If (probably when) Mike Pettine on Wednesday announces his selection for Sunday’s starting quarterback against the Indianapolis Colts this Sunday and it’s not Brian Hoyer, the Cleveland kid has no one to blame but himself.
The figures do not lie and in this case, they tell a tale that even Hoyer himself cannot argue against. They scream that the best place for him right now is on the sidelines watching the future face of the franchise start to grow.
In the last five games, three of them victories, Hoyer has completed 97 passes in 177 attempts, a 54.8% completion rate. That’s a slight drop in the 55.9% rate he logged in the first seven games of the season.
But in those first seven games, of which the Browns won four, Hoyer threw eight touchdown passes and only two interceptions. For the most part, he kept his team in games by taking care of the ball.
He wasn’t flashy. And his passes sometimes seemed to take several hours to reach their destination, but the mistake factor remained absent. In the last five games, though, that factor has raised its homely head.
The Cleveland offense can live with his low percentage of completions for just so long. But with eight interceptions and just three touchdown passes in those five games, danger signs have been hoisted.
As unlikely as it probably seemed at the beginning of the season, the Browns are actually in playoff contention now. Every snap, every possession, every pass, every movement, every little thing takes on the greatest amount of importance.
Not many people, fans and critics alike, really believed the Browns would be in such a position this late in the season. But here they are and making sure the right player helms the most important position on the team is critical.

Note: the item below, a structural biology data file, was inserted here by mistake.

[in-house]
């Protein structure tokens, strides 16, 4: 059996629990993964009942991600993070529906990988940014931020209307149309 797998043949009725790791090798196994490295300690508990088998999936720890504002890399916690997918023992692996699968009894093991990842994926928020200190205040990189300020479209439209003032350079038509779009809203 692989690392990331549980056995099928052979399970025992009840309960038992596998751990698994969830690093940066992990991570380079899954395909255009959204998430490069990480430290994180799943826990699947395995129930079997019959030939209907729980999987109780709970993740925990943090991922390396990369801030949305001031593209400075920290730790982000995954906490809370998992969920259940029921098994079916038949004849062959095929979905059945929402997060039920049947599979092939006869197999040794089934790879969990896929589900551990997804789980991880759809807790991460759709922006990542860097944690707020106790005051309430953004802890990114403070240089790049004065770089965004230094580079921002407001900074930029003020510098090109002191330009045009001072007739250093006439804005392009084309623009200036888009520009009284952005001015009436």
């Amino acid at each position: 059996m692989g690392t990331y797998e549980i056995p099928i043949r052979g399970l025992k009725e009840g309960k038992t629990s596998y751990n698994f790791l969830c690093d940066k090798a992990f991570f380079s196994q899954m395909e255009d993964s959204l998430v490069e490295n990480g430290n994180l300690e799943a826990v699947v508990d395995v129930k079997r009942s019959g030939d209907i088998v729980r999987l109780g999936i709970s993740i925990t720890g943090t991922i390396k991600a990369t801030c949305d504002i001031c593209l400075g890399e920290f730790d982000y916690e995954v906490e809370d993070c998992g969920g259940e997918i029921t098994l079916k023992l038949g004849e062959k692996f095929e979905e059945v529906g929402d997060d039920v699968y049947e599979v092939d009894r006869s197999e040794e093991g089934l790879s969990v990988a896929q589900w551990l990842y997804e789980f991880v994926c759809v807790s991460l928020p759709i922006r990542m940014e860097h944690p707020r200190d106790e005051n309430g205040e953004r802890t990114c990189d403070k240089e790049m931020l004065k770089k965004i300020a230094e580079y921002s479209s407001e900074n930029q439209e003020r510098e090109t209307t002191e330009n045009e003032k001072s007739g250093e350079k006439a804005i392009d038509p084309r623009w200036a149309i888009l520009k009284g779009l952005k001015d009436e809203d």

So when Pettine makes his big pronouncement Wednesday, we can all be rest assured all those factors will be taken into consideration.
By not ruling out the possibility of Johnny Manziel stepping in and taking the Browns the rest of the way this season, Pettine further opened the door to that eventuality. It is a slippery slope fraught with exciting possibilities.
If Manziel is the man, Hoyer has no one to blame but himself for causing his coach’s conflict. If Manziel is the man, it won’t be because he earned the job. It will be because Hoyer lost it.
And now that this little scenario has unfolded, the circus that accompanies Manziel will resume with the media horde (local and national) descending on Berea on a daily basis for the rest of the season. The lightning rod that is Johnny Manziel will be center stage.
Fans caught a glimpse of what to expect from Manziel in Sunday’s loss to the Buffalo Bills. They saw how impatient he is in the pocket. They also saw someone who can extend plays and owns the strongest throwing arm on the team.
He had an immediate impact on the offense when he and Hoyer traded places with 12 minutes left in regulation in that game. It took only eight plays, mostly no huddle, to travel 80 yards and do something the Hoyer offense couldn’t do in the first 48 minutes: score a touchdown.
He dropped back to pass on six of those plays and threw four passes, completing three. His most impressive completion was a 24-yard rocket to tight end Jim Dray to the Buffalo 12. Hoyer throws that pass and it’s a pick.
It was a seam route down the middle with a safety shadowing Dray. The safety sat on the route and went for the interception when Manziel threw, but the ball was thrown so hard, it arrived in Dray’s hands before the defender could react.
Then there was the 10-yard scramble by Manziel that produced the touchdown. Again, Hoyer does not make that play because his reaction time is slower than Manziel’s. He also doesn’t have Manziel’s quickness and deceptive speed.
Perhaps you noticed that as Manziel approached the goal line with a Buffalo defender closing fast, he pulled in his right hand with the ball and covered the ball with his left at impact to make certain it would not pop loose. You can’t teach that. That’s instinct.